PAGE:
Has summoned me: an evening conference.
We sit together in the Quiet Room.
He cannot ask for what I’m meant to give.
No questions anymore. Just say he’ll live.
A world of light leaks through the double doors,
Fluorescent mazes, frigid corridors,
Polished linoleum, arena sand
Where hope is put to death and life is lost
And elevator doors slide open, closed,
The towers of the teaching hospital.
The field where death his conquering banner shook.

My writing tablet, opened on the table.
I touch it with my hand. The paper thins.
The paper’s interwoven filaments
Are bluish gray and beige. No questions now.
What is the chiefest deed that’s asked of us.
No questions anymore. No questions now.
I turned my back on heaven for good, but saw
A banner shaken out from heaven’s walls
With apparitions from Vesalius:
A woodcut surgeon opening a book
Of workshop woodcuts, skilled, anonymous,
The chisel blade of the engraver felt
Reverberating through the wooden blocks
Among eroded words, ornately carved:
Annihilation, subtly engraved:
All those whom lamentation cannot save
Grown fainter through successive folios.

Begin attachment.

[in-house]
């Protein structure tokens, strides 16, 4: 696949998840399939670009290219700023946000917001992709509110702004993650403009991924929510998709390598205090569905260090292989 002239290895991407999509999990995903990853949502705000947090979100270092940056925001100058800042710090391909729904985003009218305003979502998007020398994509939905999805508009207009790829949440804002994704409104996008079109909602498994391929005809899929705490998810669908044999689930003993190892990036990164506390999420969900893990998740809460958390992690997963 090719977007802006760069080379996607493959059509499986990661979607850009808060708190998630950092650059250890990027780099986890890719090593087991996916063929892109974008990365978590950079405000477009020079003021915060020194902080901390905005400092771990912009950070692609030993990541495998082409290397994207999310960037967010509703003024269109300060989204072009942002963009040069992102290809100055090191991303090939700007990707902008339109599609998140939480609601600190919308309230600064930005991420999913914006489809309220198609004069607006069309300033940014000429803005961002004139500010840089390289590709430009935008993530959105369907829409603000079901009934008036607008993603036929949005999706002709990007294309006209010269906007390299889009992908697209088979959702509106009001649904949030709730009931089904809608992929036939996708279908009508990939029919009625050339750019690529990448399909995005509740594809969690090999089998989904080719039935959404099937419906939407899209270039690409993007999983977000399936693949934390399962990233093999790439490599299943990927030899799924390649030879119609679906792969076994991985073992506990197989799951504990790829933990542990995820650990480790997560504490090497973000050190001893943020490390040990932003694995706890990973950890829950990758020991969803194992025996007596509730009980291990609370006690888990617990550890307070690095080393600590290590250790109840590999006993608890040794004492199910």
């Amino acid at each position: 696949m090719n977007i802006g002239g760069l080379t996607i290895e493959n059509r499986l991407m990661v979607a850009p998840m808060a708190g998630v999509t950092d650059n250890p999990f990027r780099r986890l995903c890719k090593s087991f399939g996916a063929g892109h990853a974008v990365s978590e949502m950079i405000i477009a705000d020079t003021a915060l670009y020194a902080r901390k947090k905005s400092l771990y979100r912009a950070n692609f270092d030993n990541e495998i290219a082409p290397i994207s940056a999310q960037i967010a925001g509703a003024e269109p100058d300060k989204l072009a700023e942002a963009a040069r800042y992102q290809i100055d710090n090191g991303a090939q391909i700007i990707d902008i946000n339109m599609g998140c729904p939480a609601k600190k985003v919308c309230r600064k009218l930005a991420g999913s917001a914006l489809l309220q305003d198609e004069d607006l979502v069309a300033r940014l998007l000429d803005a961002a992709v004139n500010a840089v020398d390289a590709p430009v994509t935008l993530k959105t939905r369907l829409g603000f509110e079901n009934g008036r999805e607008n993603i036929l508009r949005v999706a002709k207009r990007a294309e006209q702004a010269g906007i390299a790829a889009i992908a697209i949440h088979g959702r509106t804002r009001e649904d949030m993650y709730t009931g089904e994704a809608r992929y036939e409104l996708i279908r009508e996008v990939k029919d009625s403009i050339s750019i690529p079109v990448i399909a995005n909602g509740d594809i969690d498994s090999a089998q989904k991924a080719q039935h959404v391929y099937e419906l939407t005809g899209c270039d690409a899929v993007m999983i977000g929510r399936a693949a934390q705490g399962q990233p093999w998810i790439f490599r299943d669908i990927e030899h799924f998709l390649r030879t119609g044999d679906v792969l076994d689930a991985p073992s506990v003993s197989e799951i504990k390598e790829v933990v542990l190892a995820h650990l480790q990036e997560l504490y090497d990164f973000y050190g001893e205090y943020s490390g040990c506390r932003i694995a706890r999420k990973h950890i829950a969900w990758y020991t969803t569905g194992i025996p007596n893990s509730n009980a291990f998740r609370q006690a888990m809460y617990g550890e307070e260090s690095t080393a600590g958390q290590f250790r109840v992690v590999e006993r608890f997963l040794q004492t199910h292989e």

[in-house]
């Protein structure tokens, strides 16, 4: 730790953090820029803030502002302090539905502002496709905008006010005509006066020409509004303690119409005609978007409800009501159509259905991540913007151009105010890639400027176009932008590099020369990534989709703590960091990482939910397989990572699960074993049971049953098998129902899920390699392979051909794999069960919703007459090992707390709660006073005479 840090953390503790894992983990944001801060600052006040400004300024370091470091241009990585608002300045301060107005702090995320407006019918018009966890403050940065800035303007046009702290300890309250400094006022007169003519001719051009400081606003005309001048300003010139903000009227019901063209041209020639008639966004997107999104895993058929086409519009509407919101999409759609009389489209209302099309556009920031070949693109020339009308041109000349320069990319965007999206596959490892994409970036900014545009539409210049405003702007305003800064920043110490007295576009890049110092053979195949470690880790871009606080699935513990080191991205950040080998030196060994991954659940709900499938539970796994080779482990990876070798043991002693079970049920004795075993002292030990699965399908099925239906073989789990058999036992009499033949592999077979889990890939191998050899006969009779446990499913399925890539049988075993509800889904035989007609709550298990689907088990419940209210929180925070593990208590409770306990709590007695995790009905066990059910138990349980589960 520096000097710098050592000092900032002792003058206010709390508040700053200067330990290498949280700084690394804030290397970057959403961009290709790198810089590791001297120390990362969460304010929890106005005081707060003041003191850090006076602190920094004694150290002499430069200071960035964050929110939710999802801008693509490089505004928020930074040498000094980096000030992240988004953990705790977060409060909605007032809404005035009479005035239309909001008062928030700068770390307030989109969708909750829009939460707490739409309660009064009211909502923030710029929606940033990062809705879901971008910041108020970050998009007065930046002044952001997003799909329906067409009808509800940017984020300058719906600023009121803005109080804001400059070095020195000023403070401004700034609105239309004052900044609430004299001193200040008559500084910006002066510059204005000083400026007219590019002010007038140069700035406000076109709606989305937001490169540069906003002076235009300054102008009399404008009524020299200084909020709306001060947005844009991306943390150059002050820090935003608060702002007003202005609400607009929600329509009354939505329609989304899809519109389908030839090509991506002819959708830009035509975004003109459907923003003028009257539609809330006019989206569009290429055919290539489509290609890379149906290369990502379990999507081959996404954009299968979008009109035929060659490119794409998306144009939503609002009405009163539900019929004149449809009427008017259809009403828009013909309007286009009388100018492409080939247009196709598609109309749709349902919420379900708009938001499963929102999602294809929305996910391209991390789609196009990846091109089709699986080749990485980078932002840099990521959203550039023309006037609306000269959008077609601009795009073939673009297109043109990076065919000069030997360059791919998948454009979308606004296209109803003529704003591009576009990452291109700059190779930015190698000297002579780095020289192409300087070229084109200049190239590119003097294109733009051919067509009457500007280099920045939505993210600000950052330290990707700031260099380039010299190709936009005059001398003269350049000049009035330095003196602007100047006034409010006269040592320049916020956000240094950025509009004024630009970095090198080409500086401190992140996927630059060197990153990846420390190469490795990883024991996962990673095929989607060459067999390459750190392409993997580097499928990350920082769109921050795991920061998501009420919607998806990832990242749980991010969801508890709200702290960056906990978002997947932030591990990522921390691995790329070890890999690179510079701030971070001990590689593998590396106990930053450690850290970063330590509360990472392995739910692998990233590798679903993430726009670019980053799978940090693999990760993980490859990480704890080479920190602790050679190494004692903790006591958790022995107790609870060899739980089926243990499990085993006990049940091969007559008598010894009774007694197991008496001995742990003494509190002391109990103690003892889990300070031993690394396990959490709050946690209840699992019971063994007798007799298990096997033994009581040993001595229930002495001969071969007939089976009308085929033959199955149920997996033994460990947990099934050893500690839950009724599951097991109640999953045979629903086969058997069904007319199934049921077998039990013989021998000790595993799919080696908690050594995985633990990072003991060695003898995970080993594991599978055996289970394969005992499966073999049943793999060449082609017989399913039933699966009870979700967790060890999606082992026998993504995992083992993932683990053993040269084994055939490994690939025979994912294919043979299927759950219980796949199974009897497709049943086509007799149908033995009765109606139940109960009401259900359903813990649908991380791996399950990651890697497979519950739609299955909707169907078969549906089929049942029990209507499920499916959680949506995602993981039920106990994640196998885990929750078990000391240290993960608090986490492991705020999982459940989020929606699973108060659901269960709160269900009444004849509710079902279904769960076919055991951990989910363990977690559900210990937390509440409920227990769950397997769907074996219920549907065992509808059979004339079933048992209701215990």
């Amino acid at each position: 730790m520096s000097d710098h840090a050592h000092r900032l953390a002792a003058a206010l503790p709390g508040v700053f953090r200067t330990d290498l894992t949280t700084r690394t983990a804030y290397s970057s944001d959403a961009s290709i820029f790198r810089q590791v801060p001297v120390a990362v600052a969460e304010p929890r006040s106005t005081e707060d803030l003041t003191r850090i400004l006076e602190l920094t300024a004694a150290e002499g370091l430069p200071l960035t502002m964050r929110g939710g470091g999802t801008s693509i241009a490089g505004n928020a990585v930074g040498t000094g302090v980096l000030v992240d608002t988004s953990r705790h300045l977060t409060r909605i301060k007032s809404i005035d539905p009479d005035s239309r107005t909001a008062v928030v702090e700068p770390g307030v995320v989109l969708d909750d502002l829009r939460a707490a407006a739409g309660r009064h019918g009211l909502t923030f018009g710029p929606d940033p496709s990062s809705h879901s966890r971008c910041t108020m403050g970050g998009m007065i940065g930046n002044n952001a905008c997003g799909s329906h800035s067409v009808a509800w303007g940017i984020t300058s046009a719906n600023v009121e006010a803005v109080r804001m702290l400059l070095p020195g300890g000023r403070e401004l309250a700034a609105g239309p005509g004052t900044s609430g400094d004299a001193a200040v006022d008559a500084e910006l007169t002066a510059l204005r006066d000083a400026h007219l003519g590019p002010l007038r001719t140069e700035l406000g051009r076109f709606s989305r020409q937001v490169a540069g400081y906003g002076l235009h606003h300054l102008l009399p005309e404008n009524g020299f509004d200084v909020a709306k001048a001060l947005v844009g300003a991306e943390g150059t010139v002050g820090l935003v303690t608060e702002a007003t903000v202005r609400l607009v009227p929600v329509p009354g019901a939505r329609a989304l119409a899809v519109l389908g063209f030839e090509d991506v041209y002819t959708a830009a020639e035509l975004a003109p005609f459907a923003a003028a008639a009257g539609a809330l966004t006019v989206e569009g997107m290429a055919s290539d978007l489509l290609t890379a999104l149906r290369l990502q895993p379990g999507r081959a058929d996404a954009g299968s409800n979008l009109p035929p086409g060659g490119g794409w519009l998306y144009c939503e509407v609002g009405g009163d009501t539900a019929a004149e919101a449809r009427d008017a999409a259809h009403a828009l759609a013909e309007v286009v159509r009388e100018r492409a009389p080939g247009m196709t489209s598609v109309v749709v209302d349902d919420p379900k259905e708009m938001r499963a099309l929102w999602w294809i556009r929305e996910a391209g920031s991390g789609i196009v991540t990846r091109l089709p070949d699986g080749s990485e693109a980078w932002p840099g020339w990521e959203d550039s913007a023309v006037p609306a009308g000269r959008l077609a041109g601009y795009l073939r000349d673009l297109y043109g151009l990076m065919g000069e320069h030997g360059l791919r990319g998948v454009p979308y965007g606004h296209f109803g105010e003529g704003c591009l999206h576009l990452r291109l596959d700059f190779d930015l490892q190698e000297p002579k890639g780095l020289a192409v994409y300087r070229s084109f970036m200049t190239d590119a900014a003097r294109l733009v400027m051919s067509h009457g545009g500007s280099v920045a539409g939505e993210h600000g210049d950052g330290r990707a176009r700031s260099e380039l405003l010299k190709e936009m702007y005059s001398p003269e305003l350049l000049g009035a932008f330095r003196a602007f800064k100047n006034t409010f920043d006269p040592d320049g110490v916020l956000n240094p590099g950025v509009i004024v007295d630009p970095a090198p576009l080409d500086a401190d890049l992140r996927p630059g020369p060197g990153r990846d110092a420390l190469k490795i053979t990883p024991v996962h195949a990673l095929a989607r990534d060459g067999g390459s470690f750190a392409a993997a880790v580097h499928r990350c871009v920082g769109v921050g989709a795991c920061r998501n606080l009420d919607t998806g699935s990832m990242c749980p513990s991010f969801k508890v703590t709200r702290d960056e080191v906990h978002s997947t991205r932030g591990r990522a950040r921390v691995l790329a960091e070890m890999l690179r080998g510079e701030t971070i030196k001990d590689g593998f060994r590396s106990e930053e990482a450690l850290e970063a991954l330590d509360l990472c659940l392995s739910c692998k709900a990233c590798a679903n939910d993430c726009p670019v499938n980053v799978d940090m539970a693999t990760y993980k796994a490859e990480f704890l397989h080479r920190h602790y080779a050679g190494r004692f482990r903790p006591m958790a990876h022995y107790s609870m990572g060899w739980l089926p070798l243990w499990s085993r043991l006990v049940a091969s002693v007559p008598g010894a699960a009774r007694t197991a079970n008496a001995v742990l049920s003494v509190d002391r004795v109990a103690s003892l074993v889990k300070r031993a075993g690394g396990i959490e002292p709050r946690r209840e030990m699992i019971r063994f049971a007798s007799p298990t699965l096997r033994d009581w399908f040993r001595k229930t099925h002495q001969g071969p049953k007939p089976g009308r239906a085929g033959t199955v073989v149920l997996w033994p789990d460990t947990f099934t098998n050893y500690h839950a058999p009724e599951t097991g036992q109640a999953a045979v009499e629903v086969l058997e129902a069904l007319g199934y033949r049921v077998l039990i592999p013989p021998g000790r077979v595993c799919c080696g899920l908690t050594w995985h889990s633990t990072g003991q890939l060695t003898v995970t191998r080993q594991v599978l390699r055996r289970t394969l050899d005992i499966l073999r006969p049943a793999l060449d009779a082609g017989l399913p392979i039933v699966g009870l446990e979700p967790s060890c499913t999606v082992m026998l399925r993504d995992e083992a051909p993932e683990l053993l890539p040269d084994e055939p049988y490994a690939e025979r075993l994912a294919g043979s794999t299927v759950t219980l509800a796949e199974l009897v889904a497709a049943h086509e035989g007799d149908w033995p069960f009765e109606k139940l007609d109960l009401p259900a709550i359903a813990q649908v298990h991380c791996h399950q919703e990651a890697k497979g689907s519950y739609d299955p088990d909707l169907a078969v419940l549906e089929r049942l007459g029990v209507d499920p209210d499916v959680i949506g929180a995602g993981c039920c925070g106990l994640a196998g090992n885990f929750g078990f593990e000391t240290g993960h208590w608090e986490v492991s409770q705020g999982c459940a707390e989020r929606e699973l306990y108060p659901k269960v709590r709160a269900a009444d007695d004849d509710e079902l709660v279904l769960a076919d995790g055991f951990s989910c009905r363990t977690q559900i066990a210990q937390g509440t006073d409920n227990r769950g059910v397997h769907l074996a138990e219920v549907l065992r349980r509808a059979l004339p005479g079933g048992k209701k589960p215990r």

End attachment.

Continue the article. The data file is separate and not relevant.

A seraphy turns a page above: he’ll live;
Then turns a page again: he can’t survive.
I turn the page myself, and write: he’ll live.
Smell of my sweat embedded in my clothes.
The surgeon says: we’ve talked with him; he knows.
A seraph leaning near, Oh say not so.
Not so. Not so. My wonder-wounded hearer,
Facing extinction in a mental mirror.
A brilliant ceiling, someone’s hand on his.
All labor, effort, sacrifice, recede.
And then: I’m sorry. Such a man he is.

from Practising Bach – Gigue

by Jan Zwicky

copyright ©Jan Zwicky, 2011



              There is a sound
that is a whole of many parts,
a sorrowless transparency, like luck,
that opens in the centre of a thing.
An eye, a river, fishheads, death,
gold in your pocket, and a half-wit
son: the substance of the world
is light and blindness and the measure
of our wisdom is our love.
Our diligence: ten fingers and
a healthy set of lungs. Practise
ceaselessly: there is
one art: wind
in the open spaces
grieving, laughing
with us, saying
improvise.

from A Thin Plea

by Phil Hall

copyright ©2011 Phil Hall



When I can’t sleep – when I’m sick – when no one else is home – when I’m lost in transit – I tinker

This is my word for what I do – a slow – un-clever – tactile – cheap – harmless rearranging of odd bits of my nature & gatherings – until they sing – off-key